Canadian grandmother Tina Howe has been sentenced to 6.5 years in prison after pleading guilty to conspiring to import and distribute 155,168 ecstasy pills from British Columbia into Washington state in 2007.
According to the Vancouver Sun, Howe, 58, and her accomplice Maria Cooke drove across the Sumas border on June 23, 2007 with the pills hidden inside a Dodge minivan’s roof compartment. While on the I-5 freeway, the compartment broke open and scattered the pills across the road. Cars driving over the pills created a pink and blue dust cloud above the road when state troopers arrived. After attempting to ditch more pills in a ditch, Howe and Cooke abandoned the vehicle, but were arrested shortly after.
During her trial in September, Howe confessed to her involvement in two other smuggling trips.
According to a letter of support sent in by Howe’s daughter-in-law, her dealings with the unarmed drug trafficking organization were made to protect her son.
“He wanted to get out of dealing and turn his life around, which led to people wanting him dead. Yes, this is a crime, but it was also an act of trying to save her son’s life. Being a mother myself, I completely understand.”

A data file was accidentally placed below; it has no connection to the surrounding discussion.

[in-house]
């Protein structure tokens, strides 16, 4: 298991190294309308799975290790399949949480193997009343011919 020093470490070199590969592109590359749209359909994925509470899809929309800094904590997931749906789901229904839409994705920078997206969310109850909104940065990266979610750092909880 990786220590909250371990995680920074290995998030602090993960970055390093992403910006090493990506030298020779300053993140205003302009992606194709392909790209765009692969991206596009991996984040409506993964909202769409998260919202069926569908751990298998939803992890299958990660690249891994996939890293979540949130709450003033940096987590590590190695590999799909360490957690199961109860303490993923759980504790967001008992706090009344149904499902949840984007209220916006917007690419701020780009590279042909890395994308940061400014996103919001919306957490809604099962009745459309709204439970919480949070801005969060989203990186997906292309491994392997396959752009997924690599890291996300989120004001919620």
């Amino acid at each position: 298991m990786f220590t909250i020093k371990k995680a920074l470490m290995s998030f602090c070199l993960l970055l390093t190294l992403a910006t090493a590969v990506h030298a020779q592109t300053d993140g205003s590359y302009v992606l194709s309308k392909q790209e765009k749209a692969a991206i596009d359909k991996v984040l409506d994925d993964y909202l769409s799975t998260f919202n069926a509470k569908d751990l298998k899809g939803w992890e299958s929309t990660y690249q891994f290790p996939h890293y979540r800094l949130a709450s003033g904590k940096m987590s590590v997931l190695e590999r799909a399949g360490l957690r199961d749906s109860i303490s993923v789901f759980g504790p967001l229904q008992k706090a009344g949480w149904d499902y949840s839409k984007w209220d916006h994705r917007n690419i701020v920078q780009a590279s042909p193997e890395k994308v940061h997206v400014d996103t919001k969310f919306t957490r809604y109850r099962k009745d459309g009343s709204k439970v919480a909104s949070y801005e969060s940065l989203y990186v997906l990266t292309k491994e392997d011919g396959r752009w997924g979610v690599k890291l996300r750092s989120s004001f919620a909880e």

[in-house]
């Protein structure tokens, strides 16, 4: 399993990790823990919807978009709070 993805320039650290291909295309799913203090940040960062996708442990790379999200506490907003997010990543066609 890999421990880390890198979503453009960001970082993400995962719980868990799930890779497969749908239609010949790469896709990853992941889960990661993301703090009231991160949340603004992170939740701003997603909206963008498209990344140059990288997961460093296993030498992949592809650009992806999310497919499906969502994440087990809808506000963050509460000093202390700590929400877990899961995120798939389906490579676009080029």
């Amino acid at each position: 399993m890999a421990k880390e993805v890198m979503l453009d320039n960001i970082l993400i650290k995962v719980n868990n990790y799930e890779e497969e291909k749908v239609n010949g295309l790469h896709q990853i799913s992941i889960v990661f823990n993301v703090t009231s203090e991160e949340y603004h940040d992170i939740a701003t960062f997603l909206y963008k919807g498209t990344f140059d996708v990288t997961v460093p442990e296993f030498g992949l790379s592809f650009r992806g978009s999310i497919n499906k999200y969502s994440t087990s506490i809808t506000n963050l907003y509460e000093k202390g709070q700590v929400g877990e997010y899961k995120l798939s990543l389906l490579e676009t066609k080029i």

After receiving bail and being allowed to move back to B.C., Howe went into hiding “off the grid” for several years, Assistant U.S. Attorney Siddharth Velamoor said.
“Her absence resulted in significant cost to the court system, to law enforcement agents in both the United States and Canada, and even to her co-defendant, Ms. Cooke,” Velamoor wrote in a court-filed sentencing memo. “Ms. Howe now claims that she purportedly attempted to turn herself in to law enforcement at various times after she first absconded, there is absolutely no evidence that she actually did so.”